When I was over one million dollars in debt, I suffered from acute clinical anxiety. It is a different beast from the anxiety one might feel before an exam, when presenting, or meeting someone important.
How to Turn Anxiety into Calmness in 3 Quick Steps
When I was over one million dollars in debt, I suffered from acute clinical anxiety.
Clinical anxiety is a different beast from the anxiety one might feel before an exam, when presenting, or meeting someone important. Those who have suffered it will have their own definitions. The following is mine.
On the way to visit clients in my car, an awful pressure across my chest would grip me, forcing me to pull over and stop. Then the panic would set in, my breaths coming in shallow, rapid gasps. In the driving mirror, my eyes would bulge with the fear of failure. I was out of control, adrenalin coursing through my veins!
It got worse. At 3.00 a.m., I would find myself pacing around my kitchen is extreme distress, knowing that I had to go to work each morning, exhausted, but act as though everything was okay. I was suffering crippling anxiety and mind-numbing insomnia.
I could not go on like this. All I wanted to do was to go from anxiety to calmness - and quickly!
I dived into many areas: neuroscience, positive psychology, visualization, mindfulness and meditation to name a few. At the outset, I knew I needed a method I could summon quickly. My anxiety could build, panic rising in my chest without good reason. I also understood it had to work in stressful situations. My job was a high-pressure one of many levels heavy with responsibility. I also wanted a technique based on science. As a scientist, it was important that my solution was evidence-based to give me the confidence I needed.
Following an intense period of research and trial and error, I cured myself! I wired my brain for calmness (and a host of other empowering states of mind!)
Now when I feel my anxiety levels rising, I take three quick steps. I call it my Emotional Mastery Formula:
1. Inhale slowly and deeply, and relax your neck and shoulder muscles.
To an observer, it will appear that you have taken a deep breath to gather your thoughts—in some ways you have. The slow and deep inhalation and relaxation gives you time for choice. With choice, you can measure and consider your response, not pull it out from your brain when you are on autopilot, acting reactively.
As soon as you feel the calming effect of relaxation, and before you exhale, collect all your power of intention and concentration.
2. Focus on the sensation of calmness using all your senses.
Visualize images you would associate with a calm feeling—still water, a lake or pond, or perhaps a desert at night? Imagine colors that would bring about calming feelings—blue or grey, or the colors of a sunrise or sunset?
Bring to mind smells or scents associated with calmness—incense or perfume, or the smell of the ocean or beach? Think of the sounds would you hear if you were calm—waves lapping on the shore, a soft breeze whispering through trees, or music to chill out?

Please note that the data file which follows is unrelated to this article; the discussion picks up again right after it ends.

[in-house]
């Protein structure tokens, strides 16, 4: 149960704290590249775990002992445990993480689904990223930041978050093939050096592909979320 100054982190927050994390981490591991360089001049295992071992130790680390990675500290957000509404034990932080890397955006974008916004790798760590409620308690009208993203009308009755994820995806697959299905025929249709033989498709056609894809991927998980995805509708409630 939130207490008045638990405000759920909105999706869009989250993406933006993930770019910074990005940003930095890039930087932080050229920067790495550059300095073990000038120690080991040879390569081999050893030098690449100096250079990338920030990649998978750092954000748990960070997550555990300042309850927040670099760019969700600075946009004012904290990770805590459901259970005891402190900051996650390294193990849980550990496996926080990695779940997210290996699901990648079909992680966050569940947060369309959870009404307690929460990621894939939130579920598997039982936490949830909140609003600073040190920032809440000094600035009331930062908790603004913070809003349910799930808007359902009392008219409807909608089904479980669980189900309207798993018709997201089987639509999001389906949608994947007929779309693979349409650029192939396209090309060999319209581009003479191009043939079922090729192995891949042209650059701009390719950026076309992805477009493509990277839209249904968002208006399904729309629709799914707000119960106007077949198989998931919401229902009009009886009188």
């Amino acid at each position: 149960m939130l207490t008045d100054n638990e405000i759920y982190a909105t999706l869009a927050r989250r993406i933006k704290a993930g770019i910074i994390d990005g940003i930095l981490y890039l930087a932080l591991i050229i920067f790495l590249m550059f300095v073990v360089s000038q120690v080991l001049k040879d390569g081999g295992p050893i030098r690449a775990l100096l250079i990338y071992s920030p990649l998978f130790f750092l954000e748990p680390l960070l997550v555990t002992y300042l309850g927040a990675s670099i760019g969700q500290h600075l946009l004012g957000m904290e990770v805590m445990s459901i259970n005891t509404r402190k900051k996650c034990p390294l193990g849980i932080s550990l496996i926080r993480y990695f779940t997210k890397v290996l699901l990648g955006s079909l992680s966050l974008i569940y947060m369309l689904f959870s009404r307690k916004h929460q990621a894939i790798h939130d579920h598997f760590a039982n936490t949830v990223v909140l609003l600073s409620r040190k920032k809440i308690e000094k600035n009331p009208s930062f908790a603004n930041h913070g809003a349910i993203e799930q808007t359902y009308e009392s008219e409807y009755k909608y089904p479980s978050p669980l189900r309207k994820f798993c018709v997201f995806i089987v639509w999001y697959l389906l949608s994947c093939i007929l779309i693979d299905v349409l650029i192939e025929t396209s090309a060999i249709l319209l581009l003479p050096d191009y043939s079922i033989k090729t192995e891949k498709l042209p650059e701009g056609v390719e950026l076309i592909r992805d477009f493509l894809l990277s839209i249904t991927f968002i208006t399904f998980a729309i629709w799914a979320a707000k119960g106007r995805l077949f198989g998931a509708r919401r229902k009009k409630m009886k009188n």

What sensations would you link to calmness—the feeling of silk, a massage, or a cuddle from a loved one?
The only limit is your imagination, but the intention is to magnify the feeling of calmness in your mind. Imagine it well up deep within you, rising from within your heart and soul.
3. Exhale, allowing the feeling of calmness to flow through your body.
The entire cycle should take from three to ten seconds. Depending on your circumstance, one cycle may be enough. However, the real benefit is this: One cycle can follow another, with each cycle intensifying the focus on your action or on the depth of your emotions.
Why it works:
First, a slow and deep breathing pattern has long been associated with relaxation and a reduction in anxiety.
Second, this is a mindfulness exercise, or an ultra-short meditation. Science has proved in multiple studies that meditation rewires the brain for, in this case, more calmness, and less anxiety. With time, the amygdala, the area of your brain controlling an overreactive stress response, can shrink!
Third, there is a saying in neuroscience: “Brain cells that fire together, wire together.” By repeating the three steps one after another, and by practicing this formula frequently, the number of brain cells controlling feelings of calmness become greater, and the connections between them stronger, and more enduring.
Finally, with every positive change in thinking and emotions, the number of brain cells in control of feelings of anxiety or panic becomes fewer, and their connections weaker and less enduring!
We all feel anxious occasionally. If we did not, we would miss the dangers in our world, failing to act when necessary. However, chronic anxiety can be a debilitating, overwhelming, and an exceptionally distressing experience. I know! Now when those old familiar feelings of panic rise, I can get back to Zen again—quickly, easily, and confidently. Mission accomplished.
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